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The Bitter Reality of Teenage Pregnancy - Essay Example

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This research is being carried out to evaluate and present the reason behind the cruel shunning Meredith Hall endured when she got pregnant as a teenager and the reason why her community accepts so many other dark and problematic practices but not her ‘transgression’…
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The Bitter Reality of Teenage Pregnancy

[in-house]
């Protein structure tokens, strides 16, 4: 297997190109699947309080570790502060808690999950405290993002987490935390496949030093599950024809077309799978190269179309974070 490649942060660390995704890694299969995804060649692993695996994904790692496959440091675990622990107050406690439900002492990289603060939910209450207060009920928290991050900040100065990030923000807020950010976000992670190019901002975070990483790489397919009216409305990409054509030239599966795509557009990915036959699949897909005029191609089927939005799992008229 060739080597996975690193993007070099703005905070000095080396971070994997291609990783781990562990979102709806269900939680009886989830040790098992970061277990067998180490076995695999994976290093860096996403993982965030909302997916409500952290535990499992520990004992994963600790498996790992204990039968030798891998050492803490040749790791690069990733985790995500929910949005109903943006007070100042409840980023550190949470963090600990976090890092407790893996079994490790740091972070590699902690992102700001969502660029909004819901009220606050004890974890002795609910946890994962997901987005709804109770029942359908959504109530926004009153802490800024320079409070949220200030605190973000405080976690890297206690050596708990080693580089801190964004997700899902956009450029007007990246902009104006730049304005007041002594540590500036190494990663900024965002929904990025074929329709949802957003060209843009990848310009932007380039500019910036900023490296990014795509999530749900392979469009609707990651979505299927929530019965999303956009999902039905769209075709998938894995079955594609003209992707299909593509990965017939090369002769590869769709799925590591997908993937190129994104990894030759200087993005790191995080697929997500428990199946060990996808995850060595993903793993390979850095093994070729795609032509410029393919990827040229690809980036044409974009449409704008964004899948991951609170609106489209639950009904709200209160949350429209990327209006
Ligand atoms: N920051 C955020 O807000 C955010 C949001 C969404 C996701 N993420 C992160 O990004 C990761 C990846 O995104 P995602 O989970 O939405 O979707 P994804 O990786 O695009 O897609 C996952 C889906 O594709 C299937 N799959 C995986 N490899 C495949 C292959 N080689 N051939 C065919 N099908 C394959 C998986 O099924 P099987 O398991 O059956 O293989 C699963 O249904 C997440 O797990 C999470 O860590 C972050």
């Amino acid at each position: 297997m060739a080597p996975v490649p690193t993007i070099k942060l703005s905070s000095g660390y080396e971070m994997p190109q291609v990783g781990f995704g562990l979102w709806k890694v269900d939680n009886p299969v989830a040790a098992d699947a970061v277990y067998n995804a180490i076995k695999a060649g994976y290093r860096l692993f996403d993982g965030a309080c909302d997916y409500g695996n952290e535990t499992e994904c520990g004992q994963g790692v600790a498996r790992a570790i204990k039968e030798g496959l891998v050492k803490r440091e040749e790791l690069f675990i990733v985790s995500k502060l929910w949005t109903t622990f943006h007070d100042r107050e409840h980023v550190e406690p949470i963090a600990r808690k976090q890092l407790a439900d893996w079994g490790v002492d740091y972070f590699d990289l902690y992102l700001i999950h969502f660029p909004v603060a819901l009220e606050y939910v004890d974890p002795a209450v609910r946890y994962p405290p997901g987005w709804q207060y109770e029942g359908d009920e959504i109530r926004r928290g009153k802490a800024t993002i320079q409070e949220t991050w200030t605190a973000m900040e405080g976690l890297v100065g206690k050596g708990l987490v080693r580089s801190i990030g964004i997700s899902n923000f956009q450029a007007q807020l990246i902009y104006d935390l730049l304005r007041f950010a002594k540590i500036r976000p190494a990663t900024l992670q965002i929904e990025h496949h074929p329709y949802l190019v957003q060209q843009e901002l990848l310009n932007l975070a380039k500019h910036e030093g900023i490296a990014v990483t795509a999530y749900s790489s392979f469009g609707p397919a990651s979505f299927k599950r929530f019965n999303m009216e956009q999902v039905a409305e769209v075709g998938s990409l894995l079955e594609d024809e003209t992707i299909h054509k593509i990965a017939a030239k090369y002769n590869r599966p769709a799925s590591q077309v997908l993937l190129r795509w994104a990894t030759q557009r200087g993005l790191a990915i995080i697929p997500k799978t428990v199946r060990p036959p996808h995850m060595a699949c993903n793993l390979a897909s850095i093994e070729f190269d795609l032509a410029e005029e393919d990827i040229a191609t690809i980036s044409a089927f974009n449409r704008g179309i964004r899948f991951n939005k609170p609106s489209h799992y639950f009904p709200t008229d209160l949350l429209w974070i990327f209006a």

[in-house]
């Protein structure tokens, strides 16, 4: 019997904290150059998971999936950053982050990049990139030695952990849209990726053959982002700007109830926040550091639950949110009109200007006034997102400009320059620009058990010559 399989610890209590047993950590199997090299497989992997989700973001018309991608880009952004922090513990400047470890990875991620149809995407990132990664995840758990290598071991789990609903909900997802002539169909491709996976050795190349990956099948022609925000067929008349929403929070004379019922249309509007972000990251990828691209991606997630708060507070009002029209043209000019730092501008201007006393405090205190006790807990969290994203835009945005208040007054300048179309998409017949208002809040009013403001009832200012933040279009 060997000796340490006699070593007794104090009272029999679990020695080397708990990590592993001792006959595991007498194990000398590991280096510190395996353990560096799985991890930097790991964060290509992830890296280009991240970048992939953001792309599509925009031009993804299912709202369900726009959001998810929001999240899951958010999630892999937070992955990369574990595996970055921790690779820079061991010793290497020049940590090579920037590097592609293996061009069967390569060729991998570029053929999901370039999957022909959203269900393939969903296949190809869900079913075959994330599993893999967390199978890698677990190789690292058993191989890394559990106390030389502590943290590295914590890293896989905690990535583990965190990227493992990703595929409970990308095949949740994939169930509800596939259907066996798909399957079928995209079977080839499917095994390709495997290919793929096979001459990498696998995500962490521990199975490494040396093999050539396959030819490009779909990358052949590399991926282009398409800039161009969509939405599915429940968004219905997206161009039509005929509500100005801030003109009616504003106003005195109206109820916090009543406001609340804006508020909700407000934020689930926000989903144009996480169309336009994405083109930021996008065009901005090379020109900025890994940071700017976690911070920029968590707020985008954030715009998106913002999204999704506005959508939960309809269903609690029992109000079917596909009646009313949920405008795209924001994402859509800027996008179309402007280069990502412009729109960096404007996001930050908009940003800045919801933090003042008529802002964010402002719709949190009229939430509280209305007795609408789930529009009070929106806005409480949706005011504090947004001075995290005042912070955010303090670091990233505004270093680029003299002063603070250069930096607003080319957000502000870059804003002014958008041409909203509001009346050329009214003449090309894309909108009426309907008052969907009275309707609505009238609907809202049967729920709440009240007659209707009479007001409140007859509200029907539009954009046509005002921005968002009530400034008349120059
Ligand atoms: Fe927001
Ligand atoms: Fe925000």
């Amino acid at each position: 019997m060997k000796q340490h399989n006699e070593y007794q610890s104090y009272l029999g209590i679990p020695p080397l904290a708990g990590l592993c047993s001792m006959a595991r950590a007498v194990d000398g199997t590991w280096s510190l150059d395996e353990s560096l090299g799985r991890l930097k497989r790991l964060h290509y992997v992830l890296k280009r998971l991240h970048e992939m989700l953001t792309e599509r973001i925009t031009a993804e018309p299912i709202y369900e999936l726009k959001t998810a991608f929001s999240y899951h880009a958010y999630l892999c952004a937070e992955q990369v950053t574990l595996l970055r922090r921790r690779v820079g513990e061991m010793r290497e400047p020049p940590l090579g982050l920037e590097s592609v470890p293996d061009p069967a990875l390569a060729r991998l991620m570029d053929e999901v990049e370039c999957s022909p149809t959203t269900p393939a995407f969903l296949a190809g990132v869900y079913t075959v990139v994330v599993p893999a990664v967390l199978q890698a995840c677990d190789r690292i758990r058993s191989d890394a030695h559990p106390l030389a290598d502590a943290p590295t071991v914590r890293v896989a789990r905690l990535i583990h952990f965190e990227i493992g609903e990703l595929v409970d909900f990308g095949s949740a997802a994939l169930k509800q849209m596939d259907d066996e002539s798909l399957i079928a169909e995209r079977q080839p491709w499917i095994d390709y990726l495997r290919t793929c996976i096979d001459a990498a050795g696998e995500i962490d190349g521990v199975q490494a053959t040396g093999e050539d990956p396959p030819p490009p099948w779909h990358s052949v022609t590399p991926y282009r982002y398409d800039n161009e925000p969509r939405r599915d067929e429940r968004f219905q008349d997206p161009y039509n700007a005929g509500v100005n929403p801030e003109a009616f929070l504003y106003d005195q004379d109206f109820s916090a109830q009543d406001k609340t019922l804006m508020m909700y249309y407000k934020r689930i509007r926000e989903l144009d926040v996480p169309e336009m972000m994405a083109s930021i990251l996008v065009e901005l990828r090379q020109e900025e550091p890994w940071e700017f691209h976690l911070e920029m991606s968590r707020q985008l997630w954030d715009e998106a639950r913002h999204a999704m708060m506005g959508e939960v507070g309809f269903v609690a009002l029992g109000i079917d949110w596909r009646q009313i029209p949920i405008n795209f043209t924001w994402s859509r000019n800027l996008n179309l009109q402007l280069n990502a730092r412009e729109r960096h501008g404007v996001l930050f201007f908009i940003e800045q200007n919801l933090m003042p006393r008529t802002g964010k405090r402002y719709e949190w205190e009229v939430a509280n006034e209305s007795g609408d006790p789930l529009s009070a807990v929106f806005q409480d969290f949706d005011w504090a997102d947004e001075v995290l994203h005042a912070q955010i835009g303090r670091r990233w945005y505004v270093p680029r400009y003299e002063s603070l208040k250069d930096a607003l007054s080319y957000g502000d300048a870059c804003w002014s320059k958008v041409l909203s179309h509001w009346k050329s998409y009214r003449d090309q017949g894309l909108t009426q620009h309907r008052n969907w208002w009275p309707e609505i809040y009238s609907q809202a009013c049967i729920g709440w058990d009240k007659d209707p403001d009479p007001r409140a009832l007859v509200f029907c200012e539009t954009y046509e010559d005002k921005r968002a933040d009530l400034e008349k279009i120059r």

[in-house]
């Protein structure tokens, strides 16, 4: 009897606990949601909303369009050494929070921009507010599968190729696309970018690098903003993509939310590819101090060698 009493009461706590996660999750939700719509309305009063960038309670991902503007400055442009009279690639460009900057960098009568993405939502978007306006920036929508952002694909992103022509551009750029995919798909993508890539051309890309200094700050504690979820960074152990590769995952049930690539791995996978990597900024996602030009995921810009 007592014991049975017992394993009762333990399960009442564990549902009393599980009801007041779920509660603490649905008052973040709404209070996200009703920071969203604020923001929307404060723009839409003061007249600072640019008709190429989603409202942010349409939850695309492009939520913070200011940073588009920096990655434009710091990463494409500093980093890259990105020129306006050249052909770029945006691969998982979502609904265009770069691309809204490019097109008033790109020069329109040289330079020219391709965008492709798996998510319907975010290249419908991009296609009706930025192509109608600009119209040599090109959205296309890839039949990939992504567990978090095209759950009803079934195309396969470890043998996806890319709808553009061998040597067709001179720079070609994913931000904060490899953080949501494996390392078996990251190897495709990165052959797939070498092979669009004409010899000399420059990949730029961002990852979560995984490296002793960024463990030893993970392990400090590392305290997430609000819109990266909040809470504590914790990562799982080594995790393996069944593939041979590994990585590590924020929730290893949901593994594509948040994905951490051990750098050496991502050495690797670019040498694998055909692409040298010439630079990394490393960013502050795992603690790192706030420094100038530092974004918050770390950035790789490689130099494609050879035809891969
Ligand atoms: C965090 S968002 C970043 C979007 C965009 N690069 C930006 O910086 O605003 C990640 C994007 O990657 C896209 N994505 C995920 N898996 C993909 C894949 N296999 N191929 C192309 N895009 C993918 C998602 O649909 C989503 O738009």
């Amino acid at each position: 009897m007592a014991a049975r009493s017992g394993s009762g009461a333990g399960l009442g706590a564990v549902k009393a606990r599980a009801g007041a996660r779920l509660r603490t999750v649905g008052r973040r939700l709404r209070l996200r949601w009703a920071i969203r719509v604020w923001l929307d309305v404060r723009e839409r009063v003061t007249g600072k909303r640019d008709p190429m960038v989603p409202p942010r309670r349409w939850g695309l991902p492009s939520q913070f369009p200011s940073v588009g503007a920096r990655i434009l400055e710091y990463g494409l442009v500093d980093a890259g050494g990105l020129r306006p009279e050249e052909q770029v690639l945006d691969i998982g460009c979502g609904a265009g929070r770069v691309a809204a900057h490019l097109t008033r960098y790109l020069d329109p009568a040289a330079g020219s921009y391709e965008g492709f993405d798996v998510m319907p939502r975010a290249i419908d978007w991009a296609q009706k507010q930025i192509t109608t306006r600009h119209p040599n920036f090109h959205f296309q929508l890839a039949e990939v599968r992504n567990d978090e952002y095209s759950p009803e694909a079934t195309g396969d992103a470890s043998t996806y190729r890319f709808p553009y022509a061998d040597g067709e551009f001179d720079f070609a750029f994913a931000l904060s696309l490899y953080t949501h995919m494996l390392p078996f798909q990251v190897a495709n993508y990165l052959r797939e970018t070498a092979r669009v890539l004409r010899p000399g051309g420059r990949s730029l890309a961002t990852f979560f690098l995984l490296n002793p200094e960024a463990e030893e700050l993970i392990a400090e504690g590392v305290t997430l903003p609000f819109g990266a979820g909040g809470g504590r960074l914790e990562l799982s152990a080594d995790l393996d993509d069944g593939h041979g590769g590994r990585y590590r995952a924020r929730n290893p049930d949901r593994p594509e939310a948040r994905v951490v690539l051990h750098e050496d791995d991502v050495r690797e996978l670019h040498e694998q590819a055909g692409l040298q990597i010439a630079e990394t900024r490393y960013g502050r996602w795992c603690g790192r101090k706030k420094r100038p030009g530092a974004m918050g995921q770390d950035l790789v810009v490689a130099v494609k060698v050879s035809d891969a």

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The Bitter Reality of Teenage Pregnancy: An Analysis of Meredith Hall’s Shunned For Meredith Hall, teenage life was a dark journey to the unknown. Being pregnant at the age of 16 was an experience she will never forget. Being shunned, stigmatized, and disgraced by her family, church, school, and community was the greatest struggle that she had to face at a very young age. As narrated by Meredith Hall in Shunned, the ordeal of being an outcast due to a ‘big mistake’ the society thinks she committed was an experience that gave her the strength to confront life’s difficulties with an open mind and compassion. However, this experience left questions in her mind that until now she is trying to resolve. First is the reason behind the cruel shunning she endured when she got pregnant as a teenager. And second is the reason why her community accepts so many other dark and problematic practices but not her ‘transgression’. This essay tries to answer these two major questions by focusing on the relationship between Meredith and her mother. It is quite obvious in Hall’s narrative that her ‘transgression’ was used as a scapegoat by Meredith’s mother, Bonnie. Bonnie herself has weaknesses, within her own self and her relationships. She is trying to cover up these weaknesses by portraying an image of her family as happy and decent. As recounted by Meredith (Hall 2005, para 20): I felt important there, and loved. I heard every Sunday as we walked into church, “Oh, Bobbie, you have raised such wonderful children.” My mother told us we were special, a family united by the trauma of my father’s going, and made stronger for it. Church allowed us to parade our family’s bravery and fortitude. Smiling, slim and tan and absolutely capable, my mother led us into the gaze of our congregation. I was proud. When Mrs. Palmer and Mrs. Zitrick and Mr. Keniston and Crazy Lulu and Reverend Andrews nodded and smiled their hellos, I felt the light of adoration shine on me. In the pew, in the little chapel she had helped to build, my mother held my hand, and I was a child of grace. As depicted in the above account, one can immediately observe the somewhat close relationship between Meredith and her mother. Meredith looks upon her mother as one of the great pioneers of their church and her mother in turn looks at her as a child of purity and godliness. Meredith has loved going to the Church because of the good treatment she gets from the elders and her friends. Her mother is successful in hiding the fact, both from her and from the community, that her failed marriage has created a wide gap between her and Meredith; a gap that eventually leads to Meredith’s ‘transgression’ and consequent ‘shunning’. It is Meredith who in the end bears the consequences of her mother’s denial. So, what are the reasons why Meredith is shunned in the first place? Is it because she is used as a scapegoat by her own mother or is it because of the moral repercussions of her actions? And, more important, what are the short- and long-term effects of this shunning on Meredith? Meredith is shunned because she violated the long-established values of ‘innocence’ and ‘chastity’, and because her mother uses her as a scapegoat. Meredith’s story takes place in the 1960s, a period where a liberal outlook toward sexuality is not yet fully accepted. Their Church is obviously ruled by elders who views morality as an unforgiving and inflexible principle; a principle that should not be violated and, if someone does so, a heavy punishment is justly deserved. Meredith’s ‘moral transgression’ has been bolstered by her relationship with her mother which has been severely, but successfully concealed, damaged by her father’s decision to abandon their family; Bonnie, whether genuine or not, as a response to this major incident, tries to strengthen her bond with her children. As stated earlier, Bonnie proves to the Church and the community that she has a very strong relationship with her children just to hide the crack that slowly, but surely, weakens her children. As revealed by Meredith (Hall 2005, para 12): There was a silent hierarchy based in part on social class but also on something less tangible—an unswerving sense of who came from a ‘good’ family. They didn’t need to have money. But the good family must protect its secrets. No grandparent could be a public drinker or an atheist. If Dad walked out, Mother must become a saint. Bonnie is apparently protecting their image as a ‘good family’, even without her husband. And Meredith’s accidental pregnancy diverted the attention away from her mother’s weaknesses to her own weaknesses as an innocent adolescent. So, why did Meredith receive severe punishment for her ‘transgression’ while there are more problematic transgressions that are committed in their community? This may be due to the fact that sexuality is a heavily tabooed issue in their community, and chastity is greatly valued. Besides, the downfall of a supposedly ‘good family’ as a result of a prohibited sexual act seems to be a severe violation of Church rules. There is nothing more gossip-devouring and mortifying than the fact that a supposedly ‘perfect’ relationship between mother and daughter is in fact pestered by an unresolved problem: the act of denial. This cold-blooded shunning of young Meredith spawned in her feelings of unexplainable magnitude, such as depression, guilt, and sense of unworthiness. But all of these feelings were temporary. The truly outspoken and bold young Meredith became more and more daring and articulate. She became more cynical, questioning even God’s existence. She lost confidence in the very spiritual foundation she gained during her younger years. But the grownup Meredith became a mother, a mother that possesses the liberty that was deprived of her in 1965. Reference Hall, Meredith. “Shunned.” Creative Nonfiction. 2005 Web. 7 May 2012. . Read More